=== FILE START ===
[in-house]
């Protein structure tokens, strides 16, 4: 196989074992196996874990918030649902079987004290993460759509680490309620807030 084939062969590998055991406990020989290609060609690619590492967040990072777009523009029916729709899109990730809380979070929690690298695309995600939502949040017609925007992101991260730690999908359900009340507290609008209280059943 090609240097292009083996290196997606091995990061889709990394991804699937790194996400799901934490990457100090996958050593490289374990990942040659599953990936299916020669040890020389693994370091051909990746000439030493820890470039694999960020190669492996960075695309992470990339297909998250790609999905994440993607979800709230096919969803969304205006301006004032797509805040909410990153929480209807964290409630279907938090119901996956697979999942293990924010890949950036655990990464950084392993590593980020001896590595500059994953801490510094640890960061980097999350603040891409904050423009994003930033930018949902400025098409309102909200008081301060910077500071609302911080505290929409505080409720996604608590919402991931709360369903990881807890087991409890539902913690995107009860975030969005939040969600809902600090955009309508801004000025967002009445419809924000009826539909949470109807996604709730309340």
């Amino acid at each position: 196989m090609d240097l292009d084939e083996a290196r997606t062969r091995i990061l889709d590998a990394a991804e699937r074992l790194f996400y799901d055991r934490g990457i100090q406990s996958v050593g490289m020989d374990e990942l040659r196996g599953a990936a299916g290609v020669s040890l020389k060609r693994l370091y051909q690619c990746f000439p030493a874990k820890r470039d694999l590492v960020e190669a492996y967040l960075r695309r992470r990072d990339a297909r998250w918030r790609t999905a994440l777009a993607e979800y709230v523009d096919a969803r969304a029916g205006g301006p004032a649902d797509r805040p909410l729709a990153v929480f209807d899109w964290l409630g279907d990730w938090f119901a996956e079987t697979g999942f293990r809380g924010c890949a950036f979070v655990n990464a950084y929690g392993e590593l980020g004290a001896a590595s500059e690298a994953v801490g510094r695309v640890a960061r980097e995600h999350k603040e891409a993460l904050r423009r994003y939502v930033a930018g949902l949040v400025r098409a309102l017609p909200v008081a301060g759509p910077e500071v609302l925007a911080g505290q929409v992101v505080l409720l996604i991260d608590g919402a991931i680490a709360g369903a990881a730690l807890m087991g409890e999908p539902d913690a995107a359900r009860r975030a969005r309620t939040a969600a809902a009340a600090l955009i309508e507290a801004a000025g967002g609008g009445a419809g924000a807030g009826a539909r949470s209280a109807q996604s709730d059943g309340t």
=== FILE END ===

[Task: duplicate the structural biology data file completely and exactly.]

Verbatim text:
[in-house]
């Protein structure tokens, strides 16, 4: 196989074992196996874990918030649902079987004290993460759509680490309620807030 084939062969590998055991406990020989290609060609690619590492967040990072777009523009029916729709899109990730809380979070929690690298695309995600939502949040017609925007992101991260730690999908359900009340507290609008209280059943 090609240097292009083996290196997606091995990061889709990394991804699937790194996400799901934490990457100090996958050593490289374990990942040659599953990936299916020669040890020389693994370091051909990746000439030493820890470039694999960020190669492996960075695309992470990339297909998250790609999905994440993607979800709230096919969803969304205006301006004032797509805040909410990153929480209807964290409630279907938090119901996956697979999942293990924010890949950036655990990464950084392993590593980020001896590595500059994953801490510094640890960061980097999350603040891409904050423009994003930033930018949902400025098409309102909200008081301060910077500071609302911080505290929409505080409720996604608590919402991931709360369903990881807890087991409890539902913690995107009860975030969005939040969600809902600090955009309508801004000025967002009445419809924000009826539909949470109807996604709730309340």
């Amino acid at each position: 196989m090609d240097l292009d084939e083996a290196r997606t062969r091995i990061l889709d590998a990394a991804e699937r074992l790194f996400y799901d055991r934490g990457i100090q406990s996958v050593g490289m020989d374990e990942l040659r196996g599953a990936a299916g290609v020669s040890l020389k060609r693994l370091y051909q690619c990746f000439p030493a874990k820890r470039d694999l590492v960020e190669a492996y967040l960075r695309r992470r990072d990339a297909r998250w918030r790609t999905a994440l777009a993607e979800y709230v523009d096919a969803r969304a029916g205006g301006p004032a649902d797509r805040p909410l729709a990153v929480f209807d899109w964290l409630g279907d990730w938090f119901a996956e079987t697979g999942f293990r809380g924010c890949a950036f979070v655990n990464a950084y929690g392993e590593l980020g004290a001896a590595s500059e690298a994953v801490g510094r695309v640890a960061r980097e995600h999350k603040e891409a993460l904050r423009r994003y939502v930033a930018g949902l949040v400025r098409a309102l017609p909200v008081a301060g759509p910077e500071v609302l925007a911080g505290q929409v992101v505080l409720l996604i991260d608590g919402a991931i680490a709360g369903a990881a730690l807890m087991g409890e999908p539902d913690a995107a359900r009860r975030a969005r309620t939040a969600a809902a009340a600090l955009i309508e507290a801004a000025g967002g609008g009445a419809g924000a807030g009826a539909r949470s209280a109807q996604s709730d059943g309340t």